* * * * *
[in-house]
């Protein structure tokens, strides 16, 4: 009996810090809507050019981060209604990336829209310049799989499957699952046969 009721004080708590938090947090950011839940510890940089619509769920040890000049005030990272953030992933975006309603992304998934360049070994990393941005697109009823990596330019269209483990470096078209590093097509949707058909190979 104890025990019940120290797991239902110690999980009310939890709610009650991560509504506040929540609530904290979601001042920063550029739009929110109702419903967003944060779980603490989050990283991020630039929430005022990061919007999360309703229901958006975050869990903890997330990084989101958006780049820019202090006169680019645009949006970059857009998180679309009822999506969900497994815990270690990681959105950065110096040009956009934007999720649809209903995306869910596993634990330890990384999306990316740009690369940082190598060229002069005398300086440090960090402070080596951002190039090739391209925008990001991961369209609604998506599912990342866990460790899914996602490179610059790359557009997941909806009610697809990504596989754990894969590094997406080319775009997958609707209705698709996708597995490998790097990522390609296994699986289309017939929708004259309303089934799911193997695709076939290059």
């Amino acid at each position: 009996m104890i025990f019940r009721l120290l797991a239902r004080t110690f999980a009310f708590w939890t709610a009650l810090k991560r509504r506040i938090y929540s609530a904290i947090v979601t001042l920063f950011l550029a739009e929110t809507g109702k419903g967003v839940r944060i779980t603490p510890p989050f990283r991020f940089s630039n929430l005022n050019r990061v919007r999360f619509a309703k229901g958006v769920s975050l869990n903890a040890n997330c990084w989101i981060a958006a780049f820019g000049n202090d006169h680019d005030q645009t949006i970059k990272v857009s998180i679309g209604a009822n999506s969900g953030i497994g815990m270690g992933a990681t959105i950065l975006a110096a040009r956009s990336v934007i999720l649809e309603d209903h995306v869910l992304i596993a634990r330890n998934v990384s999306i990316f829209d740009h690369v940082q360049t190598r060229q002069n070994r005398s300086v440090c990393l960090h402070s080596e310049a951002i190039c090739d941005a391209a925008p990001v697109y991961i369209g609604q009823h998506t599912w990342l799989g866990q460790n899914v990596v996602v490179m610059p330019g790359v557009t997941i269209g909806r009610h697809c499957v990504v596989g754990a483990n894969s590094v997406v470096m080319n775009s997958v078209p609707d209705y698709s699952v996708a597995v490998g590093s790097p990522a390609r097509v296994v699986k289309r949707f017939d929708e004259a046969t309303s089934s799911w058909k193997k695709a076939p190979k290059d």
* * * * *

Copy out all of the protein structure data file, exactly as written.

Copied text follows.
[in-house]
């Protein structure tokens, strides 16, 4: 009996810090809507050019981060209604990336829209310049799989499957699952046969 009721004080708590938090947090950011839940510890940089619509769920040890000049005030990272953030992933975006309603992304998934360049070994990393941005697109009823990596330019269209483990470096078209590093097509949707058909190979 104890025990019940120290797991239902110690999980009310939890709610009650991560509504506040929540609530904290979601001042920063550029739009929110109702419903967003944060779980603490989050990283991020630039929430005022990061919007999360309703229901958006975050869990903890997330990084989101958006780049820019202090006169680019645009949006970059857009998180679309009822999506969900497994815990270690990681959105950065110096040009956009934007999720649809209903995306869910596993634990330890990384999306990316740009690369940082190598060229002069005398300086440090960090402070080596951002190039090739391209925008990001991961369209609604998506599912990342866990460790899914996602490179610059790359557009997941909806009610697809990504596989754990894969590094997406080319775009997958609707209705698709996708597995490998790097990522390609296994699986289309017939929708004259309303089934799911193997695709076939290059």
């Amino acid at each position: 009996m104890i025990f019940r009721l120290l797991a239902r004080t110690f999980a009310f708590w939890t709610a009650l810090k991560r509504r506040i938090y929540s609530a904290i947090v979601t001042l920063f950011l550029a739009e929110t809507g109702k419903g967003v839940r944060i779980t603490p510890p989050f990283r991020f940089s630039n929430l005022n050019r990061v919007r999360f619509a309703k229901g958006v769920s975050l869990n903890a040890n997330c990084w989101i981060a958006a780049f820019g000049n202090d006169h680019d005030q645009t949006i970059k990272v857009s998180i679309g209604a009822n999506s969900g953030i497994g815990m270690g992933a990681t959105i950065l975006a110096a040009r956009s990336v934007i999720l649809e309603d209903h995306v869910l992304i596993a634990r330890n998934v990384s999306i990316f829209d740009h690369v940082q360049t190598r060229q002069n070994r005398s300086v440090c990393l960090h402070s080596e310049a951002i190039c090739d941005a391209a925008p990001v697109y991961i369209g609604q009823h998506t599912w990342l799989g866990q460790n899914v990596v996602v490179m610059p330019g790359v557009t997941i269209g909806r009610h697809c499957v990504v596989g754990a483990n894969s590094v997406v470096m080319n775009s997958v078209p609707d209705y698709s699952v996708a597995v490998g590093s790097p990522a390609r097509v296994v699986k289309r949707f017939d929708e004259a046969t309303s089934s799911w058909k193997k695709a076939p190979k290059d």